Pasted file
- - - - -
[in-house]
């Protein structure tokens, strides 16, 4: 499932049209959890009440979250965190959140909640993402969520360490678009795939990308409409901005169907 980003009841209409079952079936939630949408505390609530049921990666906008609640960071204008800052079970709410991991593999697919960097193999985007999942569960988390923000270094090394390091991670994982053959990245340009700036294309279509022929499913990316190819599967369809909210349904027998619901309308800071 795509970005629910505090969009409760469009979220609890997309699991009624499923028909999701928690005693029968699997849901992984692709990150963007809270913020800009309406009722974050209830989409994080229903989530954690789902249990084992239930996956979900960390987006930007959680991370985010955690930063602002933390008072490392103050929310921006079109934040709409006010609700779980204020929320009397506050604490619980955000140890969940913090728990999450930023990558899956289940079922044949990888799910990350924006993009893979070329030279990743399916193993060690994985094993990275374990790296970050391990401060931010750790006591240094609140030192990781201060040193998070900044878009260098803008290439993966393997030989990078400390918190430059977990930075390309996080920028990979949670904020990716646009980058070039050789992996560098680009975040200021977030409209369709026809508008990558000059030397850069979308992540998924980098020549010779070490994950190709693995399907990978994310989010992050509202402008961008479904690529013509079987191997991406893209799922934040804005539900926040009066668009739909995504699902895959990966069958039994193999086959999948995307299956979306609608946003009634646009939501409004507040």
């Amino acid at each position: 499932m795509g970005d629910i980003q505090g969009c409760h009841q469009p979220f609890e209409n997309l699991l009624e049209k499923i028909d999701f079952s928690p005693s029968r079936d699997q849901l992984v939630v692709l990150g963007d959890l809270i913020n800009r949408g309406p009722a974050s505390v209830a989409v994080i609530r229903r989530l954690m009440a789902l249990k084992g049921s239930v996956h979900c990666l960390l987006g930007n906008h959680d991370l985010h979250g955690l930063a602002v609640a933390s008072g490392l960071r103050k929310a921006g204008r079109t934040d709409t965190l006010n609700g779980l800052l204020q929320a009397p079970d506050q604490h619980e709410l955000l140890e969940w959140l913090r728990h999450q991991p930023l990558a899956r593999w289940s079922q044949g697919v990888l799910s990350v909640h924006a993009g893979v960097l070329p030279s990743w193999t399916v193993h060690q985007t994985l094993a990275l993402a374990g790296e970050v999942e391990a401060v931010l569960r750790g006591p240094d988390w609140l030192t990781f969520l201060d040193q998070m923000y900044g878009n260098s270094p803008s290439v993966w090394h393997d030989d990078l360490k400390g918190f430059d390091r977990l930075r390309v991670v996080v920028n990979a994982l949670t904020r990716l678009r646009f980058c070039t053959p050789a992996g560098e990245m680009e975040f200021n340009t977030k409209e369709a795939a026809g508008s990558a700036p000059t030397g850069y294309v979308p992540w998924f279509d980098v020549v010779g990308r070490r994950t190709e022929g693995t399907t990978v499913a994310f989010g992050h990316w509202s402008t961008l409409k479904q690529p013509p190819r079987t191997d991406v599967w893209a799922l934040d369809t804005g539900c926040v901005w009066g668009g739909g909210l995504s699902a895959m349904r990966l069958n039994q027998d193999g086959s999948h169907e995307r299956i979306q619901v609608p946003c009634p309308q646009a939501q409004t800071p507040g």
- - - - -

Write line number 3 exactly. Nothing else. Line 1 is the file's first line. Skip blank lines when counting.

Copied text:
């Amino acid at each position: 499932m795509g970005d629910i980003q505090g969009c409760h009841q469009p979220f609890e209409n997309l699991l009624e049209k499923i028909d999701f079952s928690p005693s029968r079936d699997q849901l992984v939630v692709l990150g963007d959890l809270i913020n800009r949408g309406p009722a974050s505390v209830a989409v994080i609530r229903r989530l954690m009440a789902l249990k084992g049921s239930v996956h979900c990666l960390l987006g930007n906008h959680d991370l985010h979250g955690l930063a602002v609640a933390s008072g490392l960071r103050k929310a921006g204008r079109t934040d709409t965190l006010n609700g779980l800052l204020q929320a009397p079970d506050q604490h619980e709410l955000l140890e969940w959140l913090r728990h999450q991991p930023l990558a899956r593999w289940s079922q044949g697919v990888l799910s990350v909640h924006a993009g893979v960097l070329p030279s990743w193999t399916v193993h060690q985007t994985l094993a990275l993402a374990g790296e970050v999942e391990a401060v931010l569960r750790g006591p240094d988390w609140l030192t990781f969520l201060d040193q998070m923000y900044g878009n260098s270094p803008s290439v993966w090394h393997d030989d990078l360490k400390g918190f430059d390091r977990l930075r390309v991670v996080v920028n990979a994982l949670t904020r990716l678009r646009f980058c070039t053959p050789a992996g560098e990245m680009e975040f200021n340009t977030k409209e369709a795939a026809g508008s990558a700036p000059t030397g850069y294309v979308p992540w998924f279509d980098v020549v010779g990308r070490r994950t190709e022929g693995t399907t990978v499913a994310f989010g992050h990316w509202s402008t961008l409409k479904q690529p013509p190819r079987t191997d991406v599967w893209a799922l934040d369809t804005g539900c926040v901005w009066g668009g739909g909210l995504s699902a895959m349904r990966l069958n039994q027998d193999g086959s999948h169907e995307r299956i979306q619901v609608p946003c009634p309308q646009a939501q409004t800071p507040g």